Let’s call it what it is. New York City’s education system is racist and until there is an unapologetic dismantling of its system which breeds racial inequity and disparities to maintain the status quo, New York City public schools will remain an unresponsive system for Black and Brown students. 

New York City public schools are a far cry from the progressive, cosmopolitan bastions of diversity and integration that one would think. Don’t believe me? Have a conversation with some of the alleged progressive white alumni from (insert the name of specialized NYC high school), so insidiously committed to preserving the admissions protocol of their alma matters, or essentially any columnist at the New York Post. 

A lot of white folk in this city have made their fortunes off the inequity of this system, and they want their children to do the same. A lot of folk have also made names for themselves as “progressive” allies, gaining clout, promotions, and salary raises at the expense of Black and Brown children who continue to be pushed to the margins by antiquated and inaccessible school admissions driven by inequitable screening, disproportionate suspension rates, and curriculum that does not include their culture. For years, so-called liberal, white elite New Yorkers have strategically placed themselves as gatekeepers of education policy, further pushing a carefully-scripted agenda that was not designed to promote the posterity of Black and Brown people in the city.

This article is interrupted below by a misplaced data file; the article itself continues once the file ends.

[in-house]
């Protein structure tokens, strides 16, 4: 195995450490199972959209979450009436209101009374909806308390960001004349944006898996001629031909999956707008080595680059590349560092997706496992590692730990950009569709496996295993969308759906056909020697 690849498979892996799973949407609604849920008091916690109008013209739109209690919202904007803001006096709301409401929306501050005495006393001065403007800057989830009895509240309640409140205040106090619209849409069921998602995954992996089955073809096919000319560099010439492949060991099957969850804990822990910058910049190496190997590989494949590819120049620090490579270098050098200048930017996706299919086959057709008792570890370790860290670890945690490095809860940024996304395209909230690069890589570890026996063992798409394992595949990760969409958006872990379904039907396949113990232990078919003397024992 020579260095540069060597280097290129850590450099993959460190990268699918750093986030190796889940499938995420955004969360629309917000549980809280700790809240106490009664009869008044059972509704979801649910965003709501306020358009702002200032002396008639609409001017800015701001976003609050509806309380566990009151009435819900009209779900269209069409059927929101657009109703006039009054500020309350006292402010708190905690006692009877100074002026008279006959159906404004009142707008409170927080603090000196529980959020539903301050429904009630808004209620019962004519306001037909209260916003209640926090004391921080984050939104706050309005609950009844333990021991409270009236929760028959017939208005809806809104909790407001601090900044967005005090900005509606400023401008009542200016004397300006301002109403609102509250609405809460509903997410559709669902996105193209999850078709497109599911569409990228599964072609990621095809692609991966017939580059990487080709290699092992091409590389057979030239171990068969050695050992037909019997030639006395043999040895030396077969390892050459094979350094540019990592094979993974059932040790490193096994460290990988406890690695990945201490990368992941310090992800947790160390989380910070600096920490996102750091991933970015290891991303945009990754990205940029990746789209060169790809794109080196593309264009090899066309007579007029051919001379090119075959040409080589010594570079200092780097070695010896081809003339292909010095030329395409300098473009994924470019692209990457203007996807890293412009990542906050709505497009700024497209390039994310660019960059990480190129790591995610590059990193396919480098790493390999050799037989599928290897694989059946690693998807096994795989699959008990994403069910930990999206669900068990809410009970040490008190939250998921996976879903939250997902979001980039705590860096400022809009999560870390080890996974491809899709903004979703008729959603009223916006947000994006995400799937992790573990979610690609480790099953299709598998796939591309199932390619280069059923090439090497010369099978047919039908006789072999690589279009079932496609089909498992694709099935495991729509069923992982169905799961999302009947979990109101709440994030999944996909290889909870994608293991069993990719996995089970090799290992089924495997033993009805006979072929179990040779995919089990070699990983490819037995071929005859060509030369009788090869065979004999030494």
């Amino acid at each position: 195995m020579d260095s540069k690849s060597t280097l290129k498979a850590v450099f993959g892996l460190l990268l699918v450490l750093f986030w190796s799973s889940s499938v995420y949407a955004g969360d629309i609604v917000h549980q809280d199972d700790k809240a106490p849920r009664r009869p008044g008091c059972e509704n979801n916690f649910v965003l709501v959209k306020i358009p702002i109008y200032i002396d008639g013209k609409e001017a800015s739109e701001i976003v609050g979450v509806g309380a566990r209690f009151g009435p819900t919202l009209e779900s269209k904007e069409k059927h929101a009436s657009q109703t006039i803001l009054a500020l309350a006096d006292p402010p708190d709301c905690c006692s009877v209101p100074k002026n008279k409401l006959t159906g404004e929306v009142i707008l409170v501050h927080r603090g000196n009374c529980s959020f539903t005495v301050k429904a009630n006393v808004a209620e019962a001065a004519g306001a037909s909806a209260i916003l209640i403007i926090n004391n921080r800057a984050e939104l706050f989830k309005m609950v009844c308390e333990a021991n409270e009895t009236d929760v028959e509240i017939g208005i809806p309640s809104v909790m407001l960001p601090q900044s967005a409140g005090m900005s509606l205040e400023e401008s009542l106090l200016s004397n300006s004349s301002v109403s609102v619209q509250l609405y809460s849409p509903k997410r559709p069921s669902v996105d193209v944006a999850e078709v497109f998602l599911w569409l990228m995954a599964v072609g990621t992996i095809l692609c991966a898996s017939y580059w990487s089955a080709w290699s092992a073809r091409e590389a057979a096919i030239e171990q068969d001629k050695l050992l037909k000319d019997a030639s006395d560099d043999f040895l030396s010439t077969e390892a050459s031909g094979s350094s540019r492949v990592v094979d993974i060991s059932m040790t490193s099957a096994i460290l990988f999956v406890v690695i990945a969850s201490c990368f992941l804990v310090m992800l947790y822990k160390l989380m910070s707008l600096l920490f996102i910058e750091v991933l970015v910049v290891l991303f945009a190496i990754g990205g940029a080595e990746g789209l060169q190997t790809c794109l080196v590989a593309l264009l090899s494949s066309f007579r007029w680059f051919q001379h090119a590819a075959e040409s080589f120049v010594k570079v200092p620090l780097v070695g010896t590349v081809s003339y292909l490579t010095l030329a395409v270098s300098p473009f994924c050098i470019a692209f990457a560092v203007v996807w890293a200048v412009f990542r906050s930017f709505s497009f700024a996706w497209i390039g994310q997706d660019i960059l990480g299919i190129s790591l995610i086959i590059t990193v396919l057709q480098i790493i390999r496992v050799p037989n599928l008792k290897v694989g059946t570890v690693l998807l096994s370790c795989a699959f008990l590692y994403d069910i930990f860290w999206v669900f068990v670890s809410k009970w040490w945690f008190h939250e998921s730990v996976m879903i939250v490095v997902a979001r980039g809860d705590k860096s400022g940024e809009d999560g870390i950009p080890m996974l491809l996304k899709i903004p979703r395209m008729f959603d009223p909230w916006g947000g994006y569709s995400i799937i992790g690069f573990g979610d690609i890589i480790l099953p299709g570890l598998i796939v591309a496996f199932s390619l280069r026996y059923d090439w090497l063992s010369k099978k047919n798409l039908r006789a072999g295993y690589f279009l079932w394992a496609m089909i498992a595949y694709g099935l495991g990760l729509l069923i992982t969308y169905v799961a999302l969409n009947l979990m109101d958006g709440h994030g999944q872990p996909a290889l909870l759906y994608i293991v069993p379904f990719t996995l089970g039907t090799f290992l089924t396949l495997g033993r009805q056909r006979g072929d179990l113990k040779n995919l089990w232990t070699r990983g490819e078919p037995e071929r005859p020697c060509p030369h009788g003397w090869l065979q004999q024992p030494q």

It should come as no surprise that Chancellor Richard Carranza’s efforts to push forth a more racially- equitable agenda is being met with harsh resistance from white and white-adjacent gatekeepers. From white women filing lawsuits claiming discrimination to the refusal of some to participate in DOE supported “Courageous Conversations,” the white-elite resistance is nothing more than a continuation of the exact racism that has continued to fail NYC’s students. 

White gatekeepers, with any association to influencing education outcomes in the city, are pushing back—or remaining abstemiously silent—as the DOE pursues an agenda that better serves NYC’s population of students. If we want better for our students in this city, Black and Brown people in this city must push for an agenda that includes culturally-responsive teaching, an equitable admissions process, more teachers and leaders of color, and equitable supports in our schools.  

We must fight for an agenda that considers the nuance of what it means to an English Language Learning student in schools unequipped with the appropriate language-speaking teacher and one that honors the unique conditions that come with being a first-generation immigrant student. 

We must challenge the longstanding white-elite, faux-progressive policy and influence that keeps the education system from adequately serving Black and Brown students. 

It’s time for us, Black and Brown people, to agitate, dismantle, and rebuild our system.  

Black and Brown people must support the chancellor (or at minimum, the advancement of a POC-centered agenda in schools) because it’s the only way to truly address the disparities that exist with NYC’s education system. The system is white, but our advocacy does not have to be.  

Black and Brown educators, advocates, parents, students—we must insert ourselves into this ongoing conversation and agitate for change. We must challenge the status quo, while also holding Chancellor Carranza accountable in making sure that our Black and Brown students are centered in all policy considerations.  

The time to push is now. We must fight against racism in New York City’s education system.

Kevin Beckford a former teacher, is co-founder of an education nonprofit called The Hustlers Guild.

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